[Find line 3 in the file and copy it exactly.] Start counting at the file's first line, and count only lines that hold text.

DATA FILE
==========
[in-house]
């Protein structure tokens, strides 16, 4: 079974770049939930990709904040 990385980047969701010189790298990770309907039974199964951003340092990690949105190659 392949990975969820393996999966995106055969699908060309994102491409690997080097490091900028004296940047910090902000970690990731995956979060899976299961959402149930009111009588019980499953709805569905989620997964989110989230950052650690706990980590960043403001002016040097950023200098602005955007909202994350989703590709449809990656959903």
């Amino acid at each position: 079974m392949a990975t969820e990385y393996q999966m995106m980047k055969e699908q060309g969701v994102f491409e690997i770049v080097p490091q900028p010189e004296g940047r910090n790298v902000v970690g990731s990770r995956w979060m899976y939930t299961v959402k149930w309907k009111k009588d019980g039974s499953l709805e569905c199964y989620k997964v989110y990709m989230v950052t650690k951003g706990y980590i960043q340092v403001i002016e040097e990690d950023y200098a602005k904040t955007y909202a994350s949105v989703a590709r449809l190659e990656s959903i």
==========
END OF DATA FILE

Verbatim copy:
């Amino acid at each position: 079974m392949a990975t969820e990385y393996q999966m995106m980047k055969e699908q060309g969701v994102f491409e690997i770049v080097p490091q900028p010189e004296g940047r910090n790298v902000v970690g990731s990770r995956w979060m899976y939930t299961v959402k149930w309907k009111k009588d019980g039974s499953l709805e569905c199964y989620k997964v989110y990709m989230v950052t650690k951003g706990y980590i960043q340092v403001i002016e040097e990690d950023y200098a602005k904040t955007y909202a994350s949105v989703a590709r449809l190659e990656s959903i």